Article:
Moments later, when the Nets’ 6-foot-9 forward Luis Scola blocked a shot, Ruocco said he was able to do so by “going up, vertically.”

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The Nets’ Justin Hamilton, “going up, vertically”Photo: AP

Unless one can “go up” horizontally, I think he meant by jumping.

Saturday, ESPN’s Steve Levy, deep into a long — four minutes — replay review stoppage in Pitt-Clemson, said, “We are right next to the instant-replay booth.”

ESPN’s Stephen A. Smith, posing as an expert, Friday, discussed NFL strategy and stats with Mark Schlereth. Smith once told ESPN’s audience that teams looking to tie or take the lead late in games should try field goals on third down because, if they miss, “they can try again on fourth down.”

Then there’s the King of Colossally Wrong Comedy, Mike Francesa, who Friday told CBS’s Gary Danielson the top college teams are “home free.” The next day, Nos. 2, 3 and 4 — Michigan, Clemson and Washington — lost.

‘We’ll be right back after this commercial break!’

What’s killing NFL ratings? Here’s one: Rams-Jets, replay stoppage to determine/guess the spot after a third-down play, so off to commercials. Back from commercials, it’s ruled a fourth down. Punt. Back to commercials.

FOX sideline reporter Peter Schrager, during Rams-Jets, wasn’t called on a lot, but made his observations — delivered concisely so not to intrude — count. He saw, knew, reported what was worth knowing.

So 9-0 Washington, Saturday on FOX, forsakes its school colors to come out dressed in Nike Bad-Boy Black, and the eight-point home favorite loses by 13 to USC. Kismet.

ESPN sideline college football apologist Jerry Punch, during Baylor-Oklahoma, reported that massively and perhaps criminally scandalized Baylor — he didn’t report that — is at a disadvantage as per assistant coach Phil Bennett’s plaint that, “We have 63 scholarship players left, that’s all!”

Shohei Otani watches the flight of his ground-rule double

Most of us were not around to watch Babe Ruth in his prime, when he was not only baseball’s premier power hitter, but also a true pitching ace who won 78 games between 1915-1918.

We do have Japanese superstar Shohei Otani though. The 22-year-old pitcher and outfielder is making his case to be baseball’s best two-way player since ‘The Babe,” and his legend only continued to grow early Sunday when he launched a baseball that got lodged in the panels of the Tokyo Dome roof.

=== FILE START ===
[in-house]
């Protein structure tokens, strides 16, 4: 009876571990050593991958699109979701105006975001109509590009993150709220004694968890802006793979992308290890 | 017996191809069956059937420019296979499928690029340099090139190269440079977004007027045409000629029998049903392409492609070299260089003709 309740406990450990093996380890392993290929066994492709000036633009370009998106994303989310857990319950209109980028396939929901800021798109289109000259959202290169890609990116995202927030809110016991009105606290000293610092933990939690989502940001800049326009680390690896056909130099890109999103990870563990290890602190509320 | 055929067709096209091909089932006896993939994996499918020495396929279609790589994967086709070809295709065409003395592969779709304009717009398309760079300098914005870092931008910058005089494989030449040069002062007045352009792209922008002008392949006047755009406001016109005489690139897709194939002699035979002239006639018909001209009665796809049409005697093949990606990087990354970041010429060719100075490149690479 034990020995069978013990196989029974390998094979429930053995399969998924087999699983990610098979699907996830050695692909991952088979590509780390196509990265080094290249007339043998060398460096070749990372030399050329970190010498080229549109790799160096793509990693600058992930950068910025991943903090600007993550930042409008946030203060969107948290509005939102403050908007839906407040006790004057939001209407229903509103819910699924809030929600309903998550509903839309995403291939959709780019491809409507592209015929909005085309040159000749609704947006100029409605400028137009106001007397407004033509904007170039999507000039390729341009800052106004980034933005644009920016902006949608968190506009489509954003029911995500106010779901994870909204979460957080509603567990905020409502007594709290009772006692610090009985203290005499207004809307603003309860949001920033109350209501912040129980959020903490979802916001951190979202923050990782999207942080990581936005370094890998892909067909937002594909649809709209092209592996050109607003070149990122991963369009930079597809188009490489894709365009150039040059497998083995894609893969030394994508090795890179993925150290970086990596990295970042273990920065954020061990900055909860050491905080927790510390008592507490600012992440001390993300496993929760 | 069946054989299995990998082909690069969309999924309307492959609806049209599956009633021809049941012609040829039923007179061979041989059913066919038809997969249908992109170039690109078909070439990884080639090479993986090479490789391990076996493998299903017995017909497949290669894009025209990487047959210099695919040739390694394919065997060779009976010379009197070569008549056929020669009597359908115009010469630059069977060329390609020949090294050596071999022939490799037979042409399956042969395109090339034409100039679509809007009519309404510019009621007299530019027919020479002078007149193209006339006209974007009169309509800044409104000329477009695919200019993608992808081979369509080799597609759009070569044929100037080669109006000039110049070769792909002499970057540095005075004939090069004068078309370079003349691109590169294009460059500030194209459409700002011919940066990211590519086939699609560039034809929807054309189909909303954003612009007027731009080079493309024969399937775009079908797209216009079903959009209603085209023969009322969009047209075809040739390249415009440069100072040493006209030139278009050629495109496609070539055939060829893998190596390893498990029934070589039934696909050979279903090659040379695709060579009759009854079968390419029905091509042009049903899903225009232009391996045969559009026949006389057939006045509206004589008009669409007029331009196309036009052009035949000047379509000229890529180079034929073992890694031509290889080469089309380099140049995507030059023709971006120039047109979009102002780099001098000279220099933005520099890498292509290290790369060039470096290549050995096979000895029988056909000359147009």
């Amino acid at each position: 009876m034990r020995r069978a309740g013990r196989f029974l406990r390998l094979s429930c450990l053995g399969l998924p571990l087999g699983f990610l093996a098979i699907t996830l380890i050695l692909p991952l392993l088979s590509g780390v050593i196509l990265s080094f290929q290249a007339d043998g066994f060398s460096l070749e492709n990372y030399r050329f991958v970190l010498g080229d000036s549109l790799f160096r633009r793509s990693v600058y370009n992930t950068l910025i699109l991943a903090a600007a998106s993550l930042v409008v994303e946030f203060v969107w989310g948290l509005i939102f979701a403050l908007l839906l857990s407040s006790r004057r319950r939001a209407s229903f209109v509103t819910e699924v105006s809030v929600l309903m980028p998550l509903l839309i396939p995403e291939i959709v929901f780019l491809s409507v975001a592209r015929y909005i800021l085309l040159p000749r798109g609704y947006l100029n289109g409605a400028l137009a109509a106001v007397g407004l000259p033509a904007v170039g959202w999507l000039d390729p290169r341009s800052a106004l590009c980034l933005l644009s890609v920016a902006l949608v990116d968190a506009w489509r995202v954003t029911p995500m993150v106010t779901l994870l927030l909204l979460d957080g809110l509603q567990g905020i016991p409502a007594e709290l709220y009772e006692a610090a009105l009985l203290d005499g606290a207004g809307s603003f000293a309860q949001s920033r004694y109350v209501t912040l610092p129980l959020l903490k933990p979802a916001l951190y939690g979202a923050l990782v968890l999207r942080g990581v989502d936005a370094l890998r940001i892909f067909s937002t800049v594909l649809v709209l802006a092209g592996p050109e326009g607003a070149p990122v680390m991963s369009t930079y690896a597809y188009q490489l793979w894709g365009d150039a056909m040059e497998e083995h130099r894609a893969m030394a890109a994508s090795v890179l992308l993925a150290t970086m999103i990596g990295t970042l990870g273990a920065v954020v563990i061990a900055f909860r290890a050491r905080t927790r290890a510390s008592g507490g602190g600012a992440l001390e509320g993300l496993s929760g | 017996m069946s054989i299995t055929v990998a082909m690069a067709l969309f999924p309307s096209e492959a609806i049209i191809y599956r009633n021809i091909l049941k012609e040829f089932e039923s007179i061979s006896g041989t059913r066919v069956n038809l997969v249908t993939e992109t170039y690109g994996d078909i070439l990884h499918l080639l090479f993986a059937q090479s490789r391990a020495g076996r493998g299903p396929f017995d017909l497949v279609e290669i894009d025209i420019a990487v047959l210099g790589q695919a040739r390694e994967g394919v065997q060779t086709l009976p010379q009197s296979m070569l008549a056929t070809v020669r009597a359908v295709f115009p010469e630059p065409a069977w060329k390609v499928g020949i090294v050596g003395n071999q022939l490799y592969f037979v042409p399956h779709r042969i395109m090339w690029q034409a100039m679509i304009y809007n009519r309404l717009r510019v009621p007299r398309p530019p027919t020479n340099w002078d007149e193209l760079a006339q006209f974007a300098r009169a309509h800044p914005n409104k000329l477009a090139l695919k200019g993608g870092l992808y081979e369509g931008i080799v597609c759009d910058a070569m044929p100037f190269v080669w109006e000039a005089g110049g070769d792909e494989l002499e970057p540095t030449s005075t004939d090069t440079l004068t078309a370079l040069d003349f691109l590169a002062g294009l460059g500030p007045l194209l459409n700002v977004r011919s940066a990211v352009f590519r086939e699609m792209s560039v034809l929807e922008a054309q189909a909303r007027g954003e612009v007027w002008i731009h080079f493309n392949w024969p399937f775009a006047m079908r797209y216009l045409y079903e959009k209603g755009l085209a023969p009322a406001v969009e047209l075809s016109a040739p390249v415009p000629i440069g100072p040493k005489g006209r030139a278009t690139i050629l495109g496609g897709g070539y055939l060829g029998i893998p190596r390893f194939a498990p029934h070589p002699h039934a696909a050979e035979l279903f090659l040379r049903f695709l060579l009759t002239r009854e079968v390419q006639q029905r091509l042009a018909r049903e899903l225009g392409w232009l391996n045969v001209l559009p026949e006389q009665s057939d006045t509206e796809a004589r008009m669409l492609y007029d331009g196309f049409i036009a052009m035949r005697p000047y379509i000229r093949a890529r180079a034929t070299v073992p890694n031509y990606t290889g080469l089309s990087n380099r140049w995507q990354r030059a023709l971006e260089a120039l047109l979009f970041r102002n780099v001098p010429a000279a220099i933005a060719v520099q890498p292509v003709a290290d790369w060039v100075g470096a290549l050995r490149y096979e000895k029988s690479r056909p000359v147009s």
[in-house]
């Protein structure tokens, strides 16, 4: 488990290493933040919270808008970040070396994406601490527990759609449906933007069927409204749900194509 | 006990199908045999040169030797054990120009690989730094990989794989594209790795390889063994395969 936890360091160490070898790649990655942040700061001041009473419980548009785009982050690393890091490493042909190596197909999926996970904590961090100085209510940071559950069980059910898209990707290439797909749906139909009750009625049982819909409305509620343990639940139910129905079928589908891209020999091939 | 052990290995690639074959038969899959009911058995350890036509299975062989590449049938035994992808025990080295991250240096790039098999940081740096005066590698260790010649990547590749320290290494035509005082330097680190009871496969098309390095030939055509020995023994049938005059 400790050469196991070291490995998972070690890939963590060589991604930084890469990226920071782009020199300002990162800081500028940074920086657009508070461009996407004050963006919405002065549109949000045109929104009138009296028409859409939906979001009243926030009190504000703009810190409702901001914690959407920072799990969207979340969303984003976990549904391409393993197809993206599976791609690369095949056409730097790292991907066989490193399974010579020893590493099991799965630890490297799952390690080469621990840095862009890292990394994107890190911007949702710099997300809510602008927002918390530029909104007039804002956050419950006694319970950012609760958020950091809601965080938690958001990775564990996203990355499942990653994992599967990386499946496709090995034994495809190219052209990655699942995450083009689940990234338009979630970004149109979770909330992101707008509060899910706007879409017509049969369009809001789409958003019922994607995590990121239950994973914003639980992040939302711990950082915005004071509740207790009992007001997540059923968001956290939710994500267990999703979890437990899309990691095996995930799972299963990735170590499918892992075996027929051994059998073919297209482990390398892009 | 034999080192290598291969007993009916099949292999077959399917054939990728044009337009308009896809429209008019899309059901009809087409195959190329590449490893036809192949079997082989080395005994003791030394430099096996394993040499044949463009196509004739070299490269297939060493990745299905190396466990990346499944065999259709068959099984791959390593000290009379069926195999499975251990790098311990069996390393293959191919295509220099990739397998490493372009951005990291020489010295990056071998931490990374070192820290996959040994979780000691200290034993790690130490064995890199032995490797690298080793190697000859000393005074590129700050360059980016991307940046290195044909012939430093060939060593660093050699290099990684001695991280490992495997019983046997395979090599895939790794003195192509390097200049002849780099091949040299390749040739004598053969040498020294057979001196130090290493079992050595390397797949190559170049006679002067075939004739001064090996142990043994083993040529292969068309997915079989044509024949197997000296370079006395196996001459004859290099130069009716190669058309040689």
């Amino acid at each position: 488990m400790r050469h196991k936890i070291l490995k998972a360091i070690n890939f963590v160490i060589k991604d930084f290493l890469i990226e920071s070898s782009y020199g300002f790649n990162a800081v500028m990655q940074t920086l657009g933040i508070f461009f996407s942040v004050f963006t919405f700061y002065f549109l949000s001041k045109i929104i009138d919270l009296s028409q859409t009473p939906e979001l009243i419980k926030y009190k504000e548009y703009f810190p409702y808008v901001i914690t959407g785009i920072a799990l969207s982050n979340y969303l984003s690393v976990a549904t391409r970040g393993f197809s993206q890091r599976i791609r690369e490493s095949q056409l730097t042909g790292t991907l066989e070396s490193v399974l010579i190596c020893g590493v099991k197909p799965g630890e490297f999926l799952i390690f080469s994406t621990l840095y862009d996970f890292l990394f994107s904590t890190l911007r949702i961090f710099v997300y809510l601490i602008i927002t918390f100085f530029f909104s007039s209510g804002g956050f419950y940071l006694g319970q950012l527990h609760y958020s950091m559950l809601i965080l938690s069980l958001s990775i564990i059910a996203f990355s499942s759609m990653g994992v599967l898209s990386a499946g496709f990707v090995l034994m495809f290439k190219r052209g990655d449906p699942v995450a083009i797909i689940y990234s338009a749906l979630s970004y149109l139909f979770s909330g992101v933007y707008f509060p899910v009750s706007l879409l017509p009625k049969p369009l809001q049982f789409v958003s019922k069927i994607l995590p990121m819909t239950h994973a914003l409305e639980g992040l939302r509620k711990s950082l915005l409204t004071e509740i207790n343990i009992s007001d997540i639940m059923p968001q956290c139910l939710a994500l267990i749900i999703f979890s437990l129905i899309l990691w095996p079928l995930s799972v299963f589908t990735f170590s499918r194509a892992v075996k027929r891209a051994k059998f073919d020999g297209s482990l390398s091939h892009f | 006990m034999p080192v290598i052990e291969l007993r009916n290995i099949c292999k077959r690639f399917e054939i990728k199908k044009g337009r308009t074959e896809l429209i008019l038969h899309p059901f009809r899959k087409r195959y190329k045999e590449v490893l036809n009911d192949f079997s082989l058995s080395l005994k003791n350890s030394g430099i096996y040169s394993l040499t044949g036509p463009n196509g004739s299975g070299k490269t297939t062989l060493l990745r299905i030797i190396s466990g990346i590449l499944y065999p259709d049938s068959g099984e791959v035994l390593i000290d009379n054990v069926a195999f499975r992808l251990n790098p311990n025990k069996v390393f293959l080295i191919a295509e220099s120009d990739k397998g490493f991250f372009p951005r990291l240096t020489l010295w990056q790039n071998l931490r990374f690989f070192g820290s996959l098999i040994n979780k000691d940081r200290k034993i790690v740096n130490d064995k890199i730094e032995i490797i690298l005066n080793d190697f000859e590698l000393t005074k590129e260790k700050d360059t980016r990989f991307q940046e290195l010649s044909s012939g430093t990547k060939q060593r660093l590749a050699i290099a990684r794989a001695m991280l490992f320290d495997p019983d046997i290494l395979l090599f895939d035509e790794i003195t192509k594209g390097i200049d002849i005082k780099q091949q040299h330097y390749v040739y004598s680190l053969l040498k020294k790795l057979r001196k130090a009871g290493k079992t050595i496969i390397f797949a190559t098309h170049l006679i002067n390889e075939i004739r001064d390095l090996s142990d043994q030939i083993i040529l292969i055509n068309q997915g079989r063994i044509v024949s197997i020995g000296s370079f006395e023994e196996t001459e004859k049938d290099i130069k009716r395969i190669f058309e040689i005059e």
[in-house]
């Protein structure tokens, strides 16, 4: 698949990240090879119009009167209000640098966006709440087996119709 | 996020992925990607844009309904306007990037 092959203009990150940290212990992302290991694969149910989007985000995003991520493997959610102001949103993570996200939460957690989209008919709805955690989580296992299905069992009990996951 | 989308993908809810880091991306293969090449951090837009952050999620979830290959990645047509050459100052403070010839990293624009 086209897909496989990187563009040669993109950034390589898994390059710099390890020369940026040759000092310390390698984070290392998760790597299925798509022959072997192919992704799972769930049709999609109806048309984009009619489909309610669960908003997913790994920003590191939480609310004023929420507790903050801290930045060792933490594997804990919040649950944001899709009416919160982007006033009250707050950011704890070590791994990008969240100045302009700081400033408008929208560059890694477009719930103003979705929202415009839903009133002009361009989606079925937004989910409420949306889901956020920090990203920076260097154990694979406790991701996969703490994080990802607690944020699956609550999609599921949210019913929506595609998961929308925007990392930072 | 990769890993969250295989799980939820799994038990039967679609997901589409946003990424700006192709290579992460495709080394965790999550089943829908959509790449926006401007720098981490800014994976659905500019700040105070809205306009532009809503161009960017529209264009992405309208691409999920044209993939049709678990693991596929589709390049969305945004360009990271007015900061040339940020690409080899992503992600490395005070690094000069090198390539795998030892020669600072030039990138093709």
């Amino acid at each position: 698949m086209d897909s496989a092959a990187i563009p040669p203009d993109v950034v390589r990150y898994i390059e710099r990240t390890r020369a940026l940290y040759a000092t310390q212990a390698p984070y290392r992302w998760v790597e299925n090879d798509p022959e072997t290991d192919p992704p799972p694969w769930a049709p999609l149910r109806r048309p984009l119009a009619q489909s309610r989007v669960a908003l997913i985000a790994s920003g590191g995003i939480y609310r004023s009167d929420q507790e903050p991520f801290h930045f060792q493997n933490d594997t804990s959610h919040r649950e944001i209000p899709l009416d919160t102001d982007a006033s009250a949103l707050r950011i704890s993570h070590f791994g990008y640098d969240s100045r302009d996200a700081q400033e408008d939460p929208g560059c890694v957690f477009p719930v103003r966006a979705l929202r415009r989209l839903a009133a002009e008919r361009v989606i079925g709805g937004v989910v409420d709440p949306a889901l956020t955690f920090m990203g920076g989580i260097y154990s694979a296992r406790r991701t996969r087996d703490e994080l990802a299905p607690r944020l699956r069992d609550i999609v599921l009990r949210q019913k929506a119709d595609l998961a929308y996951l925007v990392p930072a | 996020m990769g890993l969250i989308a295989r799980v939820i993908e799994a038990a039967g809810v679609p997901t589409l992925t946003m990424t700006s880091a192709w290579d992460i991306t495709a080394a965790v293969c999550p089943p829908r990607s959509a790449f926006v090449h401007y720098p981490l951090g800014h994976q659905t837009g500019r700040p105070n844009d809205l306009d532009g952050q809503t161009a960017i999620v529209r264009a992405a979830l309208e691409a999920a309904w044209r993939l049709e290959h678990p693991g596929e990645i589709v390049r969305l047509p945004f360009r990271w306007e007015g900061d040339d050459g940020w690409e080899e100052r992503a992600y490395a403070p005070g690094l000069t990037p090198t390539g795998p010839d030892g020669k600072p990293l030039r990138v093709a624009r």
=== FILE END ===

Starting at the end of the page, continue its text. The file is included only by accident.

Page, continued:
Otani and Team Japan were taking on the Netherlands in a World Baseball Classic exhibition game when he launched the epic moonshot.

Per the Tokyo Dome ground rules, Otani was awarded with a double. Per our own vision, that was one of the most impressive feats of power we’ve seen in a long time. If not for the roof, it might still be rising and carrying.

Japan went on to win the game 12-10, finishing a four-game exhibition series against the Netherlands and Mexico with a 3-1 record. Now the focus again turns to whether or not Otani will be posted by the Nippon Ham Fighters, allowing him to test his skills in MLB.

There’s a growing sentiment that won’t happen. At least not this winter. If it does, he would immediately become the most intriguing player on the market because of his age and his skill set.

This past season, Otani was 10-4 with a league-best 1.86 ERA and 174 strikeouts in 140 innings in Nippon Professional Baseball. His fastball frequently reaches 100 mph, and he has the ability to make hitters look absolutely silly.

At the plate, Otani hit .322/.416/.588 with 22 homers and 67 RBIs in 2016. His 1.004 OPS also would have led the league, but he didn’t have enough plate appearances to qualify.

The decision MLB teams would have to make is which role they value him in more. Obviously, they’d want him to settle on one position, but his remarkable versatility and ability to change directions if needed is pretty appealing. And no, he hasn’t regularly faced major league competition as a pitcher or hitter, so there would be adjustment in both areas.

We’ll just say this: Shohei Otani is one of the most fascinating players to come around in a long, long time. We’re all anxious to see what his ceiling, no pun intended, truly is.